Tesla has been ordered to recall roughly 159,000 vehicles to fix a problem in the Media Control Unit. News broke several months ago that over 12,000 Tesla vehicles had suffered a significant NAND flash failure that killed the vehicle’s touch screen. Many vehicle controls in a Tesla are accessed via touch screen, and the NHTSA (National Highway Traffic Safety Administration) began an investigation after over 500 complaints were filed about the issue.
There are several interlocking reasons for the problem. Tesla’s onboard MCU initially contained just 8GB of NAND Flash. Tesla writes extensively to the NAND flash for data logging (problem #1), which winds up depleting the 3,000 program/erase cycles the onboard NAND flash is capable of. Once its onboard NAND fails, the touch screen stops working, freezing the end-user out of climate controls and from using the rear backup camera. It also is said to impact “audible chimes related to ADAS, Autopilot, and turn signals.”
Tesla shipped this iteration of its MCU in ~159,000 vehicles, including 2012-2018 versions of the Model S and 2016-2018 versions of the Model X. The current failure rate at the time of the initial investigation was as high as 30 percent in certain build months, and failure rates accelerate after 3-4 years in service. In the summer of 2020, Tesla introduced an MCU with a 64GB eMMC chip instead of 8GB, which should alleviate the problem. The issue with older vehicles, however, remains unresolved. Typically, the NHTSA doesn’t formally demand a recall, because a manufacturer voluntarily provides one. Tesla has already acknowledged that 100 percent of vehicles with this issue will eventually fail and the NHTSA report, discussed by Reuters, indicates that nine other automakers have previously performed voluntary recalls to resolve issues like this.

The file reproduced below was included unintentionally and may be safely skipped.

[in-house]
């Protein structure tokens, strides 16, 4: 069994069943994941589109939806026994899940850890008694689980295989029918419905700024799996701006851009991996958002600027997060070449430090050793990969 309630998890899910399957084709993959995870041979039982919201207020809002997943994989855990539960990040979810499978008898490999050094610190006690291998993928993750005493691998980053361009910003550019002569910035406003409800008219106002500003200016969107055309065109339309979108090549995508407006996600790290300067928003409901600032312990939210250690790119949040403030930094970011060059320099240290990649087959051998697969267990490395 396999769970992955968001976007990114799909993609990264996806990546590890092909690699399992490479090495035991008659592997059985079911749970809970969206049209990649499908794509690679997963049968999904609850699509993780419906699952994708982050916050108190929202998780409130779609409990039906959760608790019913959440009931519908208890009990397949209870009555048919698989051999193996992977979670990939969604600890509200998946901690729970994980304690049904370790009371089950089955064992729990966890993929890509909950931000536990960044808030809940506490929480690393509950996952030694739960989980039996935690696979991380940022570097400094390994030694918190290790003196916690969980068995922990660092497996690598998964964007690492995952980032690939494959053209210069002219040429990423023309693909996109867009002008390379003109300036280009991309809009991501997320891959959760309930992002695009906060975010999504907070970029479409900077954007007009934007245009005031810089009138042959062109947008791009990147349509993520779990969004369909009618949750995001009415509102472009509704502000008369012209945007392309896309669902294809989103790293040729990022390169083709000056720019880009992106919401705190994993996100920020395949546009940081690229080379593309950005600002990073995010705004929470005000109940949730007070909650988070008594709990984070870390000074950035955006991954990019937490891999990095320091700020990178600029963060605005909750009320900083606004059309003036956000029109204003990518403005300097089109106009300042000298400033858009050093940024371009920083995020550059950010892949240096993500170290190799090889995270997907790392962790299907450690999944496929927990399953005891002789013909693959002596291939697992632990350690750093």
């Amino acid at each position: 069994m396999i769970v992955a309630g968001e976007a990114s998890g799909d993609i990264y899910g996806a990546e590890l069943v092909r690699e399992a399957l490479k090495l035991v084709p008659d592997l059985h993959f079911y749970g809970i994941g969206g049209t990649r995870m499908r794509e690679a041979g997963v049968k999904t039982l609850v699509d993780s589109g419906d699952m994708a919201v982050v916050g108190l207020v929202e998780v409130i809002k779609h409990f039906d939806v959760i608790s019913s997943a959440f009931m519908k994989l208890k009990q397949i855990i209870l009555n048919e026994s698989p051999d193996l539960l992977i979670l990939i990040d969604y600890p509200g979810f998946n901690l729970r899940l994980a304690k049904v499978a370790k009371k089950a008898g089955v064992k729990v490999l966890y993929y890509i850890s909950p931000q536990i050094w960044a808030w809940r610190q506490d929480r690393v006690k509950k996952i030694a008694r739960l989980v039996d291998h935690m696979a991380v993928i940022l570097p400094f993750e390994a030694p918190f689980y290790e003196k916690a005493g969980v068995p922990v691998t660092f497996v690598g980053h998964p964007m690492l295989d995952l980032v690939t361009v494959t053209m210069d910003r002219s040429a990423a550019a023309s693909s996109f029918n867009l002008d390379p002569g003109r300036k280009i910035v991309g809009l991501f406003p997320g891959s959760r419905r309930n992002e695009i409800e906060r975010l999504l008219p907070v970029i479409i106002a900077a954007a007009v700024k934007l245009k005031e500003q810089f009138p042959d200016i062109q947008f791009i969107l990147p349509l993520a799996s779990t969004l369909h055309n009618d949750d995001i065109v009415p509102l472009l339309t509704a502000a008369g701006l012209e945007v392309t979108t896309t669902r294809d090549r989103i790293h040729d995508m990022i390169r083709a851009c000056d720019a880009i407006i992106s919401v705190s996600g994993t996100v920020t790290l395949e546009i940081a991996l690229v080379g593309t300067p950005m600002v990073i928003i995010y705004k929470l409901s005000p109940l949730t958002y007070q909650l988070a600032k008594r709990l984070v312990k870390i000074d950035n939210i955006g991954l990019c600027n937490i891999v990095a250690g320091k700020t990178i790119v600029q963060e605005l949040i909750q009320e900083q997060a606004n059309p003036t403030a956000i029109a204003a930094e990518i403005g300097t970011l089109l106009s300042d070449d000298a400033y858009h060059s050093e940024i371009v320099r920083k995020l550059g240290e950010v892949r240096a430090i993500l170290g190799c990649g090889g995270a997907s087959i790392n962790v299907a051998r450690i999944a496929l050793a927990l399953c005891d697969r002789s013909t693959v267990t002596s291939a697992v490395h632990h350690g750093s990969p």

The NHTSA report states: “Tesla has implemented several over-the-air updates in an attempt to mitigate some of the issues … but tentatively believes these updates are procedurally and substantively insufficient.” It noted that under the law, “vehicle manufacturers are required to conduct recalls to remedy safety-related defects.”
One of the major complaints about how Tesla is handling this situation is that the company is forcing end-users to pay for a problem it should have resolved years ago. Tesla fired its entire PR office last year, so there’s no one we can contact to get an opinion on the topic. As of this writing, no comments have been made via Twitter on how the company plans to respond to the recall “request,” but if Tesla wants to fight it, it’ll have to provide its full reasoning and justification for why the failure doesn’t constitute a safety risk to the vehicle or driver.
Tesla appears to be the only company currently suffering from this exact logging problem, which probably speaks to the wisdom of logging such exhaustive amounts of information to consumer eMMC in the first place with no long-term plan for what to do when the NAND flash failed. There’s no excuse for selling a vehicle knowing its NAND flash will begin to fail in 3-4 years with no plan for how to deal with that beyond, “Charge the customer for a replacement if it happens out of warranty.”
This issue only affects earlier Tesla models. If you bought one in the last year or two, you may not be affected. Vehicles equipped with Intel hardware don’t seem to have the same problem as earlier Tegra 3-based designs, though again — the issue here is the small amount of NAND, not the fact that the entertainment system was made by Intel or Nvidia.
PS5 Outperforms Xbox Series X in Tests as Sony Promises More Consoles
Two interesting pieces of news today: The PlayStation 5 continues to punch above its weight class against the Xbox Series X, and Sony is pledging that it will get more consoles in stock and into consumer hands, pronto.
Starlink Beta Speed Tests Put Traditional Satellite Internet to Shame
According to data from Ookla Speedtest and analyzed by our colleagues at PCMag, Starlink is living up to its lofty speed claims.
MIT Creates Battery-Free Underwater GPS
GPS radio signals dissipate quickly when they hit water, causing a headache for scientific research at sea. The only alternative is to use acoustic systems that chew through batteries. A team from MIT has devised a battery-free tracking technology that could end this annoyance.